I'd Rather be Playing Poker
The Rules of Texas Hold'em
by Gideon Chung
It’s 2.30AM on a Saturday night and I just got back from a two-hour session of playing poker at Harrah’s in Northwest Indiana. I could have gone out to the clubs with my friends earlier tonight, but I chose not to. Why? Been there, done that. I’d rather be playing poker.
I’ve been gambling and playing poker for as long as I can remember. I first learned how to play poker at an early age while watching the adults play during family get-togethers. It wasn’t until junior high school when I started playing poker for nickels and dimes on someone’s kitchen table. In high school, my gambling escalated to betting the horses at Arlington Park, in addition to bigger home poker games. When I attended the University of Illinois, I started betting sports, betting on pocket billiards, and got my first taste of a real casino when I turned 21. I spent more time reading books and trying to learn more about gambling than I did studying for exams. It was in college that I learned how to play Texas Hold’em.
The game of poker has many forms. The most popular is Texas Hold’em. The annual World Series of Poker at Binion’s Horseshoe Casino in Las Vegas is the most prestigious poker event in the world. The world champion of poker is declared by winning a grueling, five-day, no-limit Texas Hold’em tournament. Texas Hold’em is my game of choice when it comes to poker.
In casinos, Holdem (for short) is played with 9-10 players at one table. Since card casinos provide you with a full time dealer, the player who is designated as the dealer receives a dealer puck known as the button. The player left of the button receives the first card. Every hand thereafter, the dealer button moves clockwise to the next player.
There’s a big advantage to being the button, since you have the privilege of making the last decision. The two players left of the button have forced bets to place in the pot before any cards are dealt, called blinds. This ensures that there is always money in the pot before a game begins. The player immediately to the left of the button, known as the small blind, must put in an amount usually half the size of the minimum bet. The amount varies depending on the casino. The second player left of the button, known as the big blind, must put in the full minimum bet.
Now the cards are dealt. Each player receives two cards face down starting with the small blind. Going around clockwise and in turn, each player must decide if they wish to put in the minimum bet and play the hand after only seeing the two cards they are dealt. In turn, a player may either throw away the hand (fold), match the minimum bet (call), or double the minimum bet (raise). The small blind then must match the amount of the minimum bet in order to stay in the game. The big blind has the last option to refrain from making any additional bets (check) or raise the pot.
Once the first round of betting is complete, the dealer will turn one card face down (known as the burn card), then three cards face up in the middle of the table. The burn cards are not used in the game. Known as the flop, the three face-up cards are community cards and can be used by every player. A second round of betting resumes starting again with the closest person left of the button.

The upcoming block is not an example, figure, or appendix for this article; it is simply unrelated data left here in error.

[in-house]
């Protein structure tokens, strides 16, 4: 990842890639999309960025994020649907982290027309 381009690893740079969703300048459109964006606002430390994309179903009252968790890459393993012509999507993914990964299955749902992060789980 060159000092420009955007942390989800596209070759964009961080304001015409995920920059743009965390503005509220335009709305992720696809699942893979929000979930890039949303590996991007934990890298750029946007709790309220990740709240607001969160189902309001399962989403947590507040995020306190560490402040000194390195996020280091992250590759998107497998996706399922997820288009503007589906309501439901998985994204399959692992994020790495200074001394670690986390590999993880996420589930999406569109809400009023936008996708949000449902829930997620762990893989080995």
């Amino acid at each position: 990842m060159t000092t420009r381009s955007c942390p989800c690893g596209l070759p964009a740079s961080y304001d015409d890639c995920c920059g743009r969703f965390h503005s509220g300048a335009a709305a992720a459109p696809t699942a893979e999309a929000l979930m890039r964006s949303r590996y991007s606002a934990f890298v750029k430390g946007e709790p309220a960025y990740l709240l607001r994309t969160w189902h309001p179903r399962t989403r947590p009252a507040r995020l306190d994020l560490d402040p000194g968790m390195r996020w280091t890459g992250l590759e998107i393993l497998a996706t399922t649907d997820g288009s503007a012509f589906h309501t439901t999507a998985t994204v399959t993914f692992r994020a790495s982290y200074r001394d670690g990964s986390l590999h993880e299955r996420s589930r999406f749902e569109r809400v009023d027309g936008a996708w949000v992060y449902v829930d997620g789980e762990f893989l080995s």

The dealer then burns another card face down and flips up one card face up. This card is known as the turn card. Another round of betting resumes, but the betting amount is doubled. The dealer then burns another card face down and flips the last card face up. This card is known as the river card. A player must use the cards in his/her hand combined with the five community cards on the table to make the best five-card poker hand (see Rankings of Hands). A player does not need to use any or all of his/her two cards. The player who has the highest-ranking hand of those players who have not folded is declared the winner.
In the movie Rounders, Matt Damon plays a struggling law student who plays poker to pay his way through law school. Along with Edward Norton, who plays his sidekick, they show a realistic depiction of life as a poker player. I highly recommend watching this movie. I also recommend reading books on poker strategy if you want to play well.
Unlike all other casino games, poker is a game of skill. Because you play against other players and not the casino itself, there is no house edge. In the long run, the more skilled player will win. It’s the only casino game that one can win consistently in the long run. The keys to success in poker are being able to read your opponents (trying to figure out what cards they are holding), hand selection (playing only the hands that give you optimal winning potential), and managing your bankroll.
There are many people who play poker to make a living. I consider myself to be a recreational poker player. Of course, no poker player can win all the time. Even the best players in the world have their bad days. Poker is a game where you can always improve. It’s a lifelong learning experience. The entry fee to the World Series of Poker is $10,000. Do you have what it takes? At the moment, I don’t, but I’m constantly trying to better myself and get to the level the pros are at. You can’t get better at something without practice. Instead of spending my money on alcohol and going out on the weekends…I’d rather be playing poker.
Ranking of Hands
(highest to lowest)
Royal Flush – Ace, King, Queen, Jack and Ten in the same suit.
Straight Flush – Five cards in sequence consisting of the same suit.
Four of a Kind – Any four cards of equal value.
Full House – Any three cards of equal value plus a pair.
Flush – Any five cards consisting of the same suit.
Straight – Any five cards in sequence.
Three of a Kind – Three cards of equal value.
Two Pair – Two sets of two equal valued cards.
One Pair – One set of two equal valued cards.
High Card – A high valued card without any pairs.